How to protect and manage your files with network-attached storage

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A hard drive can hold many file cabinets worth of documents, shelves full of books, and innumerable CDs and DVDs, all in a well-organized and searchable format. However, hard drives aren’t infallible. As any PC technician worth their salt will tell you, the question is not whether a drive will fail, but when.

Enter network attached storage — your protection against the disaster of a fried hard drive. With advanced features like automated backups, remote file access, and the ability to mirror data on two drives for ultimate protection, NAS offers advanced protection and flexibility not found in standard external hard drives.

D-Link offers two new NAS devices designed with easy file preservation in mind: the ShareCenter 2-Bay Network Storage (DNS-320), which is ideal for file backup, and ShareCenter 2-Bay Network Storage for Media Streaming (DNS-325), which offers faster processing and streaming apps so you can easily enjoy videos and music on network-connected devices. These units can hold hard drives of virtually any brand or capacity, so the place to start is to install a pair of identical-capacity drives — a simple, tool-free operation. Then you’re ready to start protecting your files. Here’s how:

1. Set up a RAID 1 volume. Formatting hard drives for RAID — a redundant array of independent drives — is a great way to protect digital files. RAID 1 duplicates stored data across a pair of drives, protecting your files should one drive fail. Setting up the array will delete everything stored on the drives, so first copy any existing data to your PC or an external drive.

With ShareCenter devices, setting up RAID 1 is easy. D-Link’s ShareCenter Setup Wizard walks you through the necessary steps. You’ll choose your drives, specify the RAID level, and wait for the NAS device to configure itself. Once RAID 1 is set up, should one of the drives die, you can simply swap the bad drive for a new one. The array can automatically restore itself using the new drive.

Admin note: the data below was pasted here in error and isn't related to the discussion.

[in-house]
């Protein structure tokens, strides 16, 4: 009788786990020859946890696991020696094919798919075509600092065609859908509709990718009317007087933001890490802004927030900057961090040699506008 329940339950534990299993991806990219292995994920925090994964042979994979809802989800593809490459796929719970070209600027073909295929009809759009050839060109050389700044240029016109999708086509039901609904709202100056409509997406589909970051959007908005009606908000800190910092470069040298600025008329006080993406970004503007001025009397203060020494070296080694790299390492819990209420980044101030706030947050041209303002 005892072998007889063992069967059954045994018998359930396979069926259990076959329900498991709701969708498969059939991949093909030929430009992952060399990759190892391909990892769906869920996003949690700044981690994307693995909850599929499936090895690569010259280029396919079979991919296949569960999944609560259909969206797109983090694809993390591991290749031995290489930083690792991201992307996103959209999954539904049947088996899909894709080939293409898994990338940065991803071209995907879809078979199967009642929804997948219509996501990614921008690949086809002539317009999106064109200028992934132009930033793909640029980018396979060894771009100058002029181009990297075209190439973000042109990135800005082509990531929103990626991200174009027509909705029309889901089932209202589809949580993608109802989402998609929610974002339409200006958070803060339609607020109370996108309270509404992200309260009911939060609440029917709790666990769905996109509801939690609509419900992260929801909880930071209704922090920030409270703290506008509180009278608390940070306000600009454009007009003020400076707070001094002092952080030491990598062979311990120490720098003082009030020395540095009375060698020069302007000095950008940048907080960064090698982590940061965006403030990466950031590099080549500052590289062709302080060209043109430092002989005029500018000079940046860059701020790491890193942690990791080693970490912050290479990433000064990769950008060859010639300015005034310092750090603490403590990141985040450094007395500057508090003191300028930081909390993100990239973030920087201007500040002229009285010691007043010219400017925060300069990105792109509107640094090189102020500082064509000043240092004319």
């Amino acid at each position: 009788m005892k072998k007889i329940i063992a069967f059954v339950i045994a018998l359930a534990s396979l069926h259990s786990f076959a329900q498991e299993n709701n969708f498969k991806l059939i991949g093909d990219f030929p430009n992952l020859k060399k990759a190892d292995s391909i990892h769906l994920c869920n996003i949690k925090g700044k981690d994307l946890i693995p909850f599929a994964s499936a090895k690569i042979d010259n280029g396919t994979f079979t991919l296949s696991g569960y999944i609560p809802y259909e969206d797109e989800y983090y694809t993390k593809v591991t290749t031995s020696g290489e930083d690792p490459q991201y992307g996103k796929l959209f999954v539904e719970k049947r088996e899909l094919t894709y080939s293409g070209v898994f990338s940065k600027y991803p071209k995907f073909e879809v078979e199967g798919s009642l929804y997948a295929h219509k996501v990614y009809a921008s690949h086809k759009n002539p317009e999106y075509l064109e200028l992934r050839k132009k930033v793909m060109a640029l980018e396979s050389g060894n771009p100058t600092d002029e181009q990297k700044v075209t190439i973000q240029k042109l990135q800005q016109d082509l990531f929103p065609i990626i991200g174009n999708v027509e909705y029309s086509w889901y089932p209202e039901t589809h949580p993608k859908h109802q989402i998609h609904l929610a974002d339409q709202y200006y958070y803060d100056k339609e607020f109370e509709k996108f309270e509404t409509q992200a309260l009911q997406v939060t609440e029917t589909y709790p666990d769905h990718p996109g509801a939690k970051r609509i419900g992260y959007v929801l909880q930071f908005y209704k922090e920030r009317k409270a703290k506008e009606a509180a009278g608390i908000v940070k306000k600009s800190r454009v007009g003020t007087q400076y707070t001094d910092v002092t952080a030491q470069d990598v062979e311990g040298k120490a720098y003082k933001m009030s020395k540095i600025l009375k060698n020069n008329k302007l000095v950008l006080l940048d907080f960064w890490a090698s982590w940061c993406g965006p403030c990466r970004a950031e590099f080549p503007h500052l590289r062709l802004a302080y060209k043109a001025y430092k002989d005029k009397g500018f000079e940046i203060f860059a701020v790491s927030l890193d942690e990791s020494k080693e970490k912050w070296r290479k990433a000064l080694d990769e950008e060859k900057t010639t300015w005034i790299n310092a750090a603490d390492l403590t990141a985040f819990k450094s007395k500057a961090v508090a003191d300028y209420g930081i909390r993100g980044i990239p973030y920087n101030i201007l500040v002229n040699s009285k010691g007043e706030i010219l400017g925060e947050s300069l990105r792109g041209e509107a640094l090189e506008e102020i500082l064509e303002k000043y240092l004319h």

2. Schedule automated backups. Another great feature of NAS devices is the ability to schedule automated backups so you don’t have to remember to do it manually. Tools included with the DNS-320 and DNS-325 let you back up a shared folder on a networked PC. With ShareCenter, scheduling automated backups only takes a minute. Just view the Applications tab (Local Backups link), then enable a recurring schedule. You’ll never miss a backup again.

Mac users take note: D-Link ShareCenter NAS devices support Apple Time Machine-based snapshot backups. You can enable this feature through the Time Machine link in the Local Backups menu. The Mac will record the state of your system to the NAS and at any given moment restore it to that state when necessary.

3. Access files over the Internet. Remote access doesn’t protect files, but it does ensure that you’ll always have them when you need them. NAS lets you view, copy, update, and share files from any Internet-connected computer. That’s because every NAS device has its own network address. Assuming your home network is connected to the Internet, you’ll be able to reach your NAS box from virtually anywhere in the world.

D-Link’s ShareCenter NAS solutions make it simple to access files remotely. The DNS-320 and DNS-325 have a built-in Web server that lets you view files using a Web browser and a built-in FTP server that lets you download, upload, and modify files from an Internet-connected PC with an FTP app installed.

All told, network attached storage is the simplest way to keep your documents, photos, videos, music, and other files safe. NAS makes a sensible — and powerful — addition to any home network.

This story, "How to protect and manage your files with network-attached storage " was originally published by BrandPost.

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